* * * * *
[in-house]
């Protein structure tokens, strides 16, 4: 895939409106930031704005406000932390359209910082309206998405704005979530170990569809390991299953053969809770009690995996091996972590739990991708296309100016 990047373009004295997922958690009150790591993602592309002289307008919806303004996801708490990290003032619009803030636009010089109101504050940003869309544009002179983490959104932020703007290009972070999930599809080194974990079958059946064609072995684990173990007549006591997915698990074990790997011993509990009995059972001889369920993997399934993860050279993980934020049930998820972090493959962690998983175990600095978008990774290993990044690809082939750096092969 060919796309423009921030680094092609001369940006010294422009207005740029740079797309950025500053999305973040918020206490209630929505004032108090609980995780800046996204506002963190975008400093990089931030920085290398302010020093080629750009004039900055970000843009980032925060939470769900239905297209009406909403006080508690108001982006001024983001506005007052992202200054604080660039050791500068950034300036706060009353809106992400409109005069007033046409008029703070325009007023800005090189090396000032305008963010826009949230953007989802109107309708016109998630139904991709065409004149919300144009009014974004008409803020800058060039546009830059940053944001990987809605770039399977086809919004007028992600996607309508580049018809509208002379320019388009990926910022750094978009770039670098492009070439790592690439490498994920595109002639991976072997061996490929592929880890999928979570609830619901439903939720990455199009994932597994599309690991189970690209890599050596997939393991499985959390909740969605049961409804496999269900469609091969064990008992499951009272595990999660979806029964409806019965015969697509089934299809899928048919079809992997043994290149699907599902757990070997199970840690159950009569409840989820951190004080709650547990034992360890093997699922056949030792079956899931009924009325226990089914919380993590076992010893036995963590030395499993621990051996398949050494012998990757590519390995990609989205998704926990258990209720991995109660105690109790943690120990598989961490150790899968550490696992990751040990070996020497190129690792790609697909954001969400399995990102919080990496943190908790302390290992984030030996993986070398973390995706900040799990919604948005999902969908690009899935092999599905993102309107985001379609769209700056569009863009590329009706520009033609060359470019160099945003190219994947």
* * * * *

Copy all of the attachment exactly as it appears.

[in-house]
């Protein structure tokens, strides 16, 4: 895939409106930031704005406000932390359209910082309206998405704005979530170990569809390991299953053969809770009690995996091996972590739990991708296309100016 990047373009004295997922958690009150790591993602592309002289307008919806303004996801708490990290003032619009803030636009010089109101504050940003869309544009002179983490959104932020703007290009972070999930599809080194974990079958059946064609072995684990173990007549006591997915698990074990790997011993509990009995059972001889369920993997399934993860050279993980934020049930998820972090493959962690998983175990600095978008990774290993990044690809082939750096092969 060919796309423009921030680094092609001369940006010294422009207005740029740079797309950025500053999305973040918020206490209630929505004032108090609980995780800046996204506002963190975008400093990089931030920085290398302010020093080629750009004039900055970000843009980032925060939470769900239905297209009406909403006080508690108001982006001024983001506005007052992202200054604080660039050791500068950034300036706060009353809106992400409109005069007033046409008029703070325009007023800005090189090396000032305008963010826009949230953007989802109107309708016109998630139904991709065409004149919300144009009014974004008409803020800058060039546009830059940053944001990987809605770039399977086809919004007028992600996607309508580049018809509208002379320019388009990926910022750094978009770039670098492009070439790592690439490498994920595109002639991976072997061996490929592929880890999928979570609830619901439903939720990455199009994932597994599309690991189970690209890599050596997939393991499985959390909740969605049961409804496999269900469609091969064990008992499951009272595990999660979806029964409806019965015969697509089934299809899928048919079809992997043994290149699907599902757990070997199970840690159950009569409840989820951190004080709650547990034992360890093997699922056949030792079956899931009924009325226990089914919380993590076992010893036995963590030395499993621990051996398949050494012998990757590519390995990609989205998704926990258990209720991995109660105690109790943690120990598989961490150790899968550490696992990751040990070996020497190129690792790609697909954001969400399995990102919080990496943190908790302390290992984030030996993986070398973390995706900040799990919604948005999902969908690009899935092999599905993102309107985001379609769209700056569009863009590329009706520009033609060359470019160099945003190219994947």